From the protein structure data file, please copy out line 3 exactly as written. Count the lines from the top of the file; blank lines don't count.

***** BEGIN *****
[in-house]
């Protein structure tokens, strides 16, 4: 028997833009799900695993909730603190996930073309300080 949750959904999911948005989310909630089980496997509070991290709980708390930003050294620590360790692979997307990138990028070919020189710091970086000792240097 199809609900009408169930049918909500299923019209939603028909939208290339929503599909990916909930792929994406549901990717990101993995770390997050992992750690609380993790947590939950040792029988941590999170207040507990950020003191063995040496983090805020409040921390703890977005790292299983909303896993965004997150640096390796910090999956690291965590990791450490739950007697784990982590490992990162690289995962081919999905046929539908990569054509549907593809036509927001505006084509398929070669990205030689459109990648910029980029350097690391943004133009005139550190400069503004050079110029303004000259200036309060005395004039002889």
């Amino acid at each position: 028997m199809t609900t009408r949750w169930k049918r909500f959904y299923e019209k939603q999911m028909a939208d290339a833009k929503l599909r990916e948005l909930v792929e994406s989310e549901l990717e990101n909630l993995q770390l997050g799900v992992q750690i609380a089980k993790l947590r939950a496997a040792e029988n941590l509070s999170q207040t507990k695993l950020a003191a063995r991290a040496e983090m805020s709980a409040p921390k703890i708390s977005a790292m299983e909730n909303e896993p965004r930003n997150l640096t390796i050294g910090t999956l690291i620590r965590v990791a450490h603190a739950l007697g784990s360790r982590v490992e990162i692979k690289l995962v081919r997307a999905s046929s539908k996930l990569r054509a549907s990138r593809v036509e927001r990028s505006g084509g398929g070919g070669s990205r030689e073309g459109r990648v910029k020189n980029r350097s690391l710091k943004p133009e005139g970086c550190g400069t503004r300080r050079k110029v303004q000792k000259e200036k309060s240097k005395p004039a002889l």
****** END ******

């Amino acid at each position: 028997m199809t609900t009408r949750w169930k049918r909500f959904y299923e019209k939603q999911m028909a939208d290339a833009k929503l599909r990916e948005l909930v792929e994406s989310e549901l990717e990101n909630l993995q770390l997050g799900v992992q750690i609380a089980k993790l947590r939950a496997a040792e029988n941590l509070s999170q207040t507990k695993l950020a003191a063995r991290a040496e983090m805020s709980a409040p921390k703890i708390s977005a790292m299983e909730n909303e896993p965004r930003n997150l640096t390796i050294g910090t999956l690291i620590r965590v990791a450490h603190a739950l007697g784990s360790r982590v490992e990162i692979k690289l995962v081919r997307a999905s046929s539908k996930l990569r054509a549907s990138r593809v036509e927001r990028s505006g084509g398929g070919g070669s990205r030689e073309g459109r990648v910029k020189n980029r350097s690391l710091k943004p133009e005139g970086c550190g400069t503004r300080r050079k110029v303004q000792k000259e200036k309060s240097k005395p004039a002889l």